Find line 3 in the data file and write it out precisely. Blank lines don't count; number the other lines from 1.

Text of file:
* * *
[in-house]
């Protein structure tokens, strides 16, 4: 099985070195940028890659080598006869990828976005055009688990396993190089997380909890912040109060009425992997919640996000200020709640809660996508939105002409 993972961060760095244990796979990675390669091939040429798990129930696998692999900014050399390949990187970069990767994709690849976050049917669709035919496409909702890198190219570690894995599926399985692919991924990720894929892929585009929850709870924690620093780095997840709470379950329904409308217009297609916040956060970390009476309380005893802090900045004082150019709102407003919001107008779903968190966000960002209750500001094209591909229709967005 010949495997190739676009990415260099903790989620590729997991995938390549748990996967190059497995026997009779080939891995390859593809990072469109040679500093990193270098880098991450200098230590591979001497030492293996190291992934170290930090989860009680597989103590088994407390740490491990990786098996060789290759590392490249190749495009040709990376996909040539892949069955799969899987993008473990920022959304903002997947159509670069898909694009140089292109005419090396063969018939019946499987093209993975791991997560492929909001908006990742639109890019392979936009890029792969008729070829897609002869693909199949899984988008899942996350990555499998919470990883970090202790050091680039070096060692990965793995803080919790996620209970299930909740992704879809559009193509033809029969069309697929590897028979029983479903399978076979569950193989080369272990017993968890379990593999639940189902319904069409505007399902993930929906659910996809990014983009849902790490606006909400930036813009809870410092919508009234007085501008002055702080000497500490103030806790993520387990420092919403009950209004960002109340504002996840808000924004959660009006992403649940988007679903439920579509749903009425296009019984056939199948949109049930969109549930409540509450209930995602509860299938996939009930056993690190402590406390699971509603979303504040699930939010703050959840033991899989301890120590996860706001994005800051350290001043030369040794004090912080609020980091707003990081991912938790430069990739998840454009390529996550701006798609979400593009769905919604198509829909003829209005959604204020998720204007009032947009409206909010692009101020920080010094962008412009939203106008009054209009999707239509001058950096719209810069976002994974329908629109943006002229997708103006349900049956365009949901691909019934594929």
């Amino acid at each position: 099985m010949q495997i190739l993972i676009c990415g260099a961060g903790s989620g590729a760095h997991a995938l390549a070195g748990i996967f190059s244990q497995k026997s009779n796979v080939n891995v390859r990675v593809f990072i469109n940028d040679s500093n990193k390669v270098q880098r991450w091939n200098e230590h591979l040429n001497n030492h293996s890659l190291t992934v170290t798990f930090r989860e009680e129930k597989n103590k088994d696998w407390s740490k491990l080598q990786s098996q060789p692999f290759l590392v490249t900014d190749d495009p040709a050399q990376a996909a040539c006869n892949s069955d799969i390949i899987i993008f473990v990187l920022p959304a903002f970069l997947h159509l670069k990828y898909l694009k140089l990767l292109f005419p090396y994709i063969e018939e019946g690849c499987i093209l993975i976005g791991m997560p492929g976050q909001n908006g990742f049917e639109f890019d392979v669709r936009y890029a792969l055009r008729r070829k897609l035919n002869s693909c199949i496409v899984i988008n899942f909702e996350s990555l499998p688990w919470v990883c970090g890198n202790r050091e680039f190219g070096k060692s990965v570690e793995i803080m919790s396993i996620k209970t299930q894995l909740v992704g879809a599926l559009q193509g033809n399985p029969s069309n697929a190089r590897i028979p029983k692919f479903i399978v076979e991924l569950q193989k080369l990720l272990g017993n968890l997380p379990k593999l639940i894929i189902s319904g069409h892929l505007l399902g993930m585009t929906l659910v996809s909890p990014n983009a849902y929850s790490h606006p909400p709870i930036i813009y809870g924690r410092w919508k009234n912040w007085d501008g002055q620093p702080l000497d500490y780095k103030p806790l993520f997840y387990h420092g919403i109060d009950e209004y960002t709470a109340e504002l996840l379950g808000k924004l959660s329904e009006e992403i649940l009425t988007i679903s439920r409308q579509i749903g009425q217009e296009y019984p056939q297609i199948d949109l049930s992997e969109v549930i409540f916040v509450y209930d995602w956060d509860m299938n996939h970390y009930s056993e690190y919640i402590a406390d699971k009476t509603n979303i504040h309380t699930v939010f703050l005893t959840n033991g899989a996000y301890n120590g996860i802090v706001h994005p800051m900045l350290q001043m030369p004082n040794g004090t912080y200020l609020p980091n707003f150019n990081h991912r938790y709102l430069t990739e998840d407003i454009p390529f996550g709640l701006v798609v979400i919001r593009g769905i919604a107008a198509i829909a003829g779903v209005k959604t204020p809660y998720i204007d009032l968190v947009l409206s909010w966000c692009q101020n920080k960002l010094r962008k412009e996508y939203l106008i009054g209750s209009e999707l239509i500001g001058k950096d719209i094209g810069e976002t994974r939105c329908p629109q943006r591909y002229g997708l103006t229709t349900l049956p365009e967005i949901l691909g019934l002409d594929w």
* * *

């Amino acid at each position: 099985m010949q495997i190739l993972i676009c990415g260099a961060g903790s989620g590729a760095h997991a995938l390549a070195g748990i996967f190059s244990q497995k026997s009779n796979v080939n891995v390859r990675v593809f990072i469109n940028d040679s500093n990193k390669v270098q880098r991450w091939n200098e230590h591979l040429n001497n030492h293996s890659l190291t992934v170290t798990f930090r989860e009680e129930k597989n103590k088994d696998w407390s740490k491990l080598q990786s098996q060789p692999f290759l590392v490249t900014d190749d495009p040709a050399q990376a996909a040539c006869n892949s069955d799969i390949i899987i993008f473990v990187l920022p959304a903002f970069l997947h159509l670069k990828y898909l694009k140089l990767l292109f005419p090396y994709i063969e018939e019946g690849c499987i093209l993975i976005g791991m997560p492929g976050q909001n908006g990742f049917e639109f890019d392979v669709r936009y890029a792969l055009r008729r070829k897609l035919n002869s693909c199949i496409v899984i988008n899942f909702e996350s990555l499998p688990w919470v990883c970090g890198n202790r050091e680039f190219g070096k060692s990965v570690e793995i803080m919790s396993i996620k209970t299930q894995l909740v992704g879809a599926l559009q193509g033809n399985p029969s069309n697929a190089r590897i028979p029983k692919f479903i399978v076979e991924l569950q193989k080369l990720l272990g017993n968890l997380p379990k593999l639940i894929i189902s319904g069409h892929l505007l399902g993930m585009t929906l659910v996809s909890p990014n983009a849902y929850s790490h606006p909400p709870i930036i813009y809870g924690r410092w919508k009234n912040w007085d501008g002055q620093p702080l000497d500490y780095k103030p806790l993520f997840y387990h420092g919403i109060d009950e209004y960002t709470a109340e504002l996840l379950g808000k924004l959660s329904e009006e992403i649940l009425t988007i679903s439920r409308q579509i749903g009425q217009e296009y019984p056939q297609i199948d949109l049930s992997e969109v549930i409540f916040v509450y209930d995602w956060d509860m299938n996939h970390y009930s056993e690190y919640i402590a406390d699971k009476t509603n979303i504040h309380t699930v939010f703050l005893t959840n033991g899989a996000y301890n120590g996860i802090v706001h994005p800051m900045l350290q001043m030369p004082n040794g004090t912080y200020l609020p980091n707003f150019n990081h991912r938790y709102l430069t990739e998840d407003i454009p390529f996550g709640l701006v798609v979400i919001r593009g769905i919604a107008a198509i829909a003829g779903v209005k959604t204020p809660y998720i204007d009032l968190v947009l409206s909010w966000c692009q101020n920080k960002l010094r962008k412009e996508y939203l106008i009054g209750s209009e999707l239509i500001g001058k950096d719209i094209g810069e976002t994974r939105c329908p629109q943006r591909y002229g997708l103006t229709t349900l049956p365009e967005i949901l691909g019934l002409d594929w």